Take the 2-minute tour ×
Server Fault is a question and answer site for professional system and network administrators. It's 100% free, no registration required.

We have a departmental web server running Server 2003, IIS 6, and SQL Server Express. IIS is configured for Windows Authentication only and all the App Pools are configured to use the Network Service account. We run several ASP.NET apps, most of which access SQL Server DBs. In the web.config (or other places) within those apps, we have the required connection strings to access the DBs.

I recently realized that anyone could browse the share holding the web server files ("Authenticated Users" have Read permission), as it's underneath another directory on the server that's shared for various reasons.

I tried to remove that "world-read" access permission, but then users could no longer run the apps (they couldn't read the fileshare, which was the intended behavior, but this prevented them from running the apps too). I could still run the apps, as I'm part of the admin group that still had Full Control over the apps folder.

My question (finally) is: what combination of Windows permissions and IIS settings could I use in order to meet these needs:

  1. We need to know which users are using the app, and to determine what roles/permissions the current user has in each app.
  2. We need/desire to keep the DB connection strings in the web.config or other app files (too much work to move all them somewhere else).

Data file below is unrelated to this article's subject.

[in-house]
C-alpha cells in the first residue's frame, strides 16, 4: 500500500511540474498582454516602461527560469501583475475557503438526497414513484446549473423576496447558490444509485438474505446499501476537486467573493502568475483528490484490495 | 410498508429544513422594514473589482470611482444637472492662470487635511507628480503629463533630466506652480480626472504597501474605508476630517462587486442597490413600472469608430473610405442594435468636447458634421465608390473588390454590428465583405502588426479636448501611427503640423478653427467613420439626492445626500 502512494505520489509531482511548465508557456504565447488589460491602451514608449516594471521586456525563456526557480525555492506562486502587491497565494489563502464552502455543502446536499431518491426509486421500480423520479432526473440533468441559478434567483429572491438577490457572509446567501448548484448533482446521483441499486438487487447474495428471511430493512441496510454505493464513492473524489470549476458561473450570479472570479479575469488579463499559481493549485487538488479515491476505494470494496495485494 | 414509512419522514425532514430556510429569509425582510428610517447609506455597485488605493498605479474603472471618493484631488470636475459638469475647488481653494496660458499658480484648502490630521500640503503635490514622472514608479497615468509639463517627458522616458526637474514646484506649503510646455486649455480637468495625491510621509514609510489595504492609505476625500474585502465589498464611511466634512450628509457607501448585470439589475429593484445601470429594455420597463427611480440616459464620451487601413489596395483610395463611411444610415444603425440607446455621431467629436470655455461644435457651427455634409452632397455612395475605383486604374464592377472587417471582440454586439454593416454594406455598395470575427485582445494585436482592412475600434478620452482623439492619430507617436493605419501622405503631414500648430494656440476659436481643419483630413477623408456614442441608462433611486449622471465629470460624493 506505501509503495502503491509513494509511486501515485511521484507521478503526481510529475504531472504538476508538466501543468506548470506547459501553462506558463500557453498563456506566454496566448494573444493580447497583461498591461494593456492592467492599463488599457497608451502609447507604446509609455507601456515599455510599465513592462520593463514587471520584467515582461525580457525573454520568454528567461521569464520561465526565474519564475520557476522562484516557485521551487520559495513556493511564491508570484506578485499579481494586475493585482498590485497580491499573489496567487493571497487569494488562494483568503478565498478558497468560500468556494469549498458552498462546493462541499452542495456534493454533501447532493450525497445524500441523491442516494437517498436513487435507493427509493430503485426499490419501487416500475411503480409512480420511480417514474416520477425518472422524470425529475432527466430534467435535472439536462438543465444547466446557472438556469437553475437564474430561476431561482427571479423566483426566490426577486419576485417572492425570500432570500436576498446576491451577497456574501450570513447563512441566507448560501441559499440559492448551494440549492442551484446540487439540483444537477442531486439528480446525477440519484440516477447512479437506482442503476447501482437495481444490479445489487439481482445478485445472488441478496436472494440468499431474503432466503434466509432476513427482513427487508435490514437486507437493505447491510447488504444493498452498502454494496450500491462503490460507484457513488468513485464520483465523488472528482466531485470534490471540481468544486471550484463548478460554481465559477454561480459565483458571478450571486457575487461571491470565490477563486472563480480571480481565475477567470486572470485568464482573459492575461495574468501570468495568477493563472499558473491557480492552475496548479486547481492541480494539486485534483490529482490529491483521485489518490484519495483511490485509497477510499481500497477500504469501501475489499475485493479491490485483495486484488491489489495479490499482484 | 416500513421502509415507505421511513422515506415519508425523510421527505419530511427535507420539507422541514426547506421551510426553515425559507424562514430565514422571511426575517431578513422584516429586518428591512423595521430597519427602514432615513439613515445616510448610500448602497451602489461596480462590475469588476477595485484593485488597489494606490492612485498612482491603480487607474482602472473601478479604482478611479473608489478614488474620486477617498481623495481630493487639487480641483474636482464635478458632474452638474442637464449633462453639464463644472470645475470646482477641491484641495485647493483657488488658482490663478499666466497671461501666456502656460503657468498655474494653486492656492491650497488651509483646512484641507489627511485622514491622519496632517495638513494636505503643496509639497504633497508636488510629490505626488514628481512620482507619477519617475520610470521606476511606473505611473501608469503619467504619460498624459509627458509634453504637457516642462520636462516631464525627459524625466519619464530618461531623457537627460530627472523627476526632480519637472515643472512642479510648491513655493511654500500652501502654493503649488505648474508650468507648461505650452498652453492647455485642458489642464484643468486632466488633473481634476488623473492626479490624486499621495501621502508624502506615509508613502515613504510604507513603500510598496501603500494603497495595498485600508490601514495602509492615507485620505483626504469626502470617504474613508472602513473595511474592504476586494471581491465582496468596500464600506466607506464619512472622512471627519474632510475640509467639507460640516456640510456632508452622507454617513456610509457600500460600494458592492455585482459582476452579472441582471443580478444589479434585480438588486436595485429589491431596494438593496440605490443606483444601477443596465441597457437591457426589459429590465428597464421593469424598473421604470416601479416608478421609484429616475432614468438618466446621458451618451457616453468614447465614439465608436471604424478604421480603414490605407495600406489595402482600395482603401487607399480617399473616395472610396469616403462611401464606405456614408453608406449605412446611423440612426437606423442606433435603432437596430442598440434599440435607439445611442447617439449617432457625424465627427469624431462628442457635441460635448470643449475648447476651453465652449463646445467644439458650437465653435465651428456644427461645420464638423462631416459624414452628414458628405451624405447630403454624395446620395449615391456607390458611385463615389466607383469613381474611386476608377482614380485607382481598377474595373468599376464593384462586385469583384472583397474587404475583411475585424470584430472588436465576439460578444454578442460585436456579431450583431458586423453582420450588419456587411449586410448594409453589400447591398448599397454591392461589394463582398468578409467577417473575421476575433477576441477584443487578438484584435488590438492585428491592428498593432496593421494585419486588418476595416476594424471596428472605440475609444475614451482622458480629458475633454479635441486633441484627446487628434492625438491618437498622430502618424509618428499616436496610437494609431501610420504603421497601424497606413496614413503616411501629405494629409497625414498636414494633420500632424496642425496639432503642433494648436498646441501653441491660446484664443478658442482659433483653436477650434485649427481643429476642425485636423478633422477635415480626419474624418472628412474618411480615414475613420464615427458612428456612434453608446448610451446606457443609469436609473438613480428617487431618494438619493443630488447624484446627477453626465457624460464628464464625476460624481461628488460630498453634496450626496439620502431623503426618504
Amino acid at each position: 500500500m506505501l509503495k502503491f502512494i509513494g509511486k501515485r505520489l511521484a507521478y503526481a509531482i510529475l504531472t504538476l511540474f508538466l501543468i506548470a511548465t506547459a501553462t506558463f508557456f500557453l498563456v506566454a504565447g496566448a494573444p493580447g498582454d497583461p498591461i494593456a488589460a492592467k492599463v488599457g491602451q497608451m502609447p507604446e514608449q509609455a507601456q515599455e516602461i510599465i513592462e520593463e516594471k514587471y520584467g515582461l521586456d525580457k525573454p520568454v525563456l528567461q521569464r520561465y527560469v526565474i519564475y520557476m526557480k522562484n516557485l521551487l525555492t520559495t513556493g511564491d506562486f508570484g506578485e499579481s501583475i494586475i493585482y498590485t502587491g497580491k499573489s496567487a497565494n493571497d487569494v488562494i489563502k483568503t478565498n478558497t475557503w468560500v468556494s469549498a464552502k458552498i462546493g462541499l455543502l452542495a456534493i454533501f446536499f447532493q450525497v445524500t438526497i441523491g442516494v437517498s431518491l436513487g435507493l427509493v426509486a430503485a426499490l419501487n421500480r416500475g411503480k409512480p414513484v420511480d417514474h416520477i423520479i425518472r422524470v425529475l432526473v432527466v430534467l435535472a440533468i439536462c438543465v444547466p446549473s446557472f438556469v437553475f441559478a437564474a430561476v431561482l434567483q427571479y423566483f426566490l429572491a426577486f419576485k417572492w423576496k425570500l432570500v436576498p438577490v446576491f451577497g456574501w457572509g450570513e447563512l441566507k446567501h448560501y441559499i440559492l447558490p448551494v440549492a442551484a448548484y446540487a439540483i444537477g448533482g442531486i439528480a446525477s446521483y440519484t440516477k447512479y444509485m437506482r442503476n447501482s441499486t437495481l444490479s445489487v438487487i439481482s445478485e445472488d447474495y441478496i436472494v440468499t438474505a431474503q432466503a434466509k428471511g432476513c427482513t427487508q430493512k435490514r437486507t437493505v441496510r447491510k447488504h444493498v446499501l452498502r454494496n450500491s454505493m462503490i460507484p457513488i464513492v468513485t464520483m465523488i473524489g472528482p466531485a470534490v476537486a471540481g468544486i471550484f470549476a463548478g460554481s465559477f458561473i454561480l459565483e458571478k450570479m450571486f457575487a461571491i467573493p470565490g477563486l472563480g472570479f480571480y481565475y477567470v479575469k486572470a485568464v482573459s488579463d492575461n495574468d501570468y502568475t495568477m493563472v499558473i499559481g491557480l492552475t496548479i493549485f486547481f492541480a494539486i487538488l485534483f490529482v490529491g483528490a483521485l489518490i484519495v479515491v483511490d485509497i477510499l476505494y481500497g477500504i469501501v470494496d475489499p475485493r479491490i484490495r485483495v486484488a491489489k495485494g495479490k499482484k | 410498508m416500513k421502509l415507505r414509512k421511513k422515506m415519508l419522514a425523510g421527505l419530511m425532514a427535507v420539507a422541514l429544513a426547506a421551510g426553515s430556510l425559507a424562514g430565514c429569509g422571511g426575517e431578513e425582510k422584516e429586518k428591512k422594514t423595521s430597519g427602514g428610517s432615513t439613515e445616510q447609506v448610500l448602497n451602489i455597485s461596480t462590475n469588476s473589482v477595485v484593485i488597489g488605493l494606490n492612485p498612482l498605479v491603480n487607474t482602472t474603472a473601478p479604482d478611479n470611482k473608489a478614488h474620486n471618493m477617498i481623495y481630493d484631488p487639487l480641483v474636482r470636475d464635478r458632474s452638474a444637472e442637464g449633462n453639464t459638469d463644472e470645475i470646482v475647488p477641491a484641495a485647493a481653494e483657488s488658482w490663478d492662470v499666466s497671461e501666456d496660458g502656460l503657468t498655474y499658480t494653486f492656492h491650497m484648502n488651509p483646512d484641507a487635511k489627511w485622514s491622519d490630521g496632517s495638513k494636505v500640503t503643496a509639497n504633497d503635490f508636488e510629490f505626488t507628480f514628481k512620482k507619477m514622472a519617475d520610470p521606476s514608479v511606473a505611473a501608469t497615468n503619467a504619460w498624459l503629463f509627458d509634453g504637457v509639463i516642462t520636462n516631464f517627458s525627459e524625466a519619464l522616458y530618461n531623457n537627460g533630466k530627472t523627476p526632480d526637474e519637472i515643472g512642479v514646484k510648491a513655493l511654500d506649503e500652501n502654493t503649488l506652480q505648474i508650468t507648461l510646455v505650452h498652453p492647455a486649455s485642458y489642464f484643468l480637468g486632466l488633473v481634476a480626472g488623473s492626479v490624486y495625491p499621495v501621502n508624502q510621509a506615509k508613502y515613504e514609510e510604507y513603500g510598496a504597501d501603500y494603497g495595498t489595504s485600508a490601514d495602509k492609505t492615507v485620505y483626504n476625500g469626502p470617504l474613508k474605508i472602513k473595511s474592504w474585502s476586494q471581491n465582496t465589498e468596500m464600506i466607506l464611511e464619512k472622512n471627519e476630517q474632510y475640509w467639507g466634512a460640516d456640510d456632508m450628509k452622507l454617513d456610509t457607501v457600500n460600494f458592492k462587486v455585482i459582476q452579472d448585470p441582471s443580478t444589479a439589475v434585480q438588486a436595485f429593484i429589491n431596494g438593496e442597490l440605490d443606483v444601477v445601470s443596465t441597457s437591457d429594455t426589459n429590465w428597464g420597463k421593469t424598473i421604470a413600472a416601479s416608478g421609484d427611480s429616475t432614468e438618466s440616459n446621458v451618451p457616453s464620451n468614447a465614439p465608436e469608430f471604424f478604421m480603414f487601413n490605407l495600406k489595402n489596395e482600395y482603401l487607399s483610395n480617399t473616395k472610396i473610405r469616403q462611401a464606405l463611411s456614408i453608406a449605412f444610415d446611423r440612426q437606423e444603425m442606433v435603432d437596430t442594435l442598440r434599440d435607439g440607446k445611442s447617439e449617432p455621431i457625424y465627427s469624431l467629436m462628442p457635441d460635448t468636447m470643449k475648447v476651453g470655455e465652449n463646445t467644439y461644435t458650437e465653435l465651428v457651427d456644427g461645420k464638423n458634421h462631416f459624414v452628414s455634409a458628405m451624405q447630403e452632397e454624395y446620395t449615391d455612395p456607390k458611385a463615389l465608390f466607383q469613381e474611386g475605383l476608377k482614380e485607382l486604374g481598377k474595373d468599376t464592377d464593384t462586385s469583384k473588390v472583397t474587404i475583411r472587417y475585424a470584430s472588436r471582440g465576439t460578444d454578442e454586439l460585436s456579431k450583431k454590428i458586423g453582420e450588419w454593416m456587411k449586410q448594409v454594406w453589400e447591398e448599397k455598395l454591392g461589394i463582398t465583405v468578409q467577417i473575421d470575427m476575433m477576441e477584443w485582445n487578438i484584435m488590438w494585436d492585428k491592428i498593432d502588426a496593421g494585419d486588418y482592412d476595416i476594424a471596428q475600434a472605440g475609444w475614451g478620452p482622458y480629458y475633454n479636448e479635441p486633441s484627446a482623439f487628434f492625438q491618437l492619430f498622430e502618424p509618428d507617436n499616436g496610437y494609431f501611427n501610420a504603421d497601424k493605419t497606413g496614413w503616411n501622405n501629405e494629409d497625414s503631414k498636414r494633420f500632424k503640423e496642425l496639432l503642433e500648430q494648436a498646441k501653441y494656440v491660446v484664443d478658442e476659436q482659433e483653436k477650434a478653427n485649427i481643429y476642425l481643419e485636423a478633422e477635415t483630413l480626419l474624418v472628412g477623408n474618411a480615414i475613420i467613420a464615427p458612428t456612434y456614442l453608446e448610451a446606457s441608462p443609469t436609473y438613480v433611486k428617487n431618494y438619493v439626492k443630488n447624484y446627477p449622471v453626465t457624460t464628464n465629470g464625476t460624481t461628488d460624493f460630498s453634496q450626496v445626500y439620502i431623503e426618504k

3. We need to prevent users from browsing the fileshare and reading things like connection strings inside the apps. (We'd like to NOT have to move the apps to a new share!)

I've been struggling with this for a while, and would appreciate any suggestions!

share|improve this question

1 Answer 1

up vote 0 down vote accepted

You need to move those files out from the share. That's the only way. Anything else will either break Windows Auth or will allow those files to be readable on the share. IIS and SMB both evaluate the same NTFS permissions, so there's no way to have them apply to one without having them apply to the other.

share|improve this answer
    
Thanks, I did this. I'm still not sure it's the only way, though. I made a new folder, stored away from this public share. But, I forgot to give Authenticated Users read access to the new folder, and IIS was still able to serve up all the content just fine. The only difference was the new folder granted permission to the "System" group (the original folder did not). Could the System group have give IIS the ability to read the folder, while still running the apps under the identity of the logged in user? –  jimtut Jun 10 '11 at 16:00

Your Answer

 
discard

By posting your answer, you agree to the privacy policy and terms of service.

Not the answer you're looking for? Browse other questions tagged or ask your own question.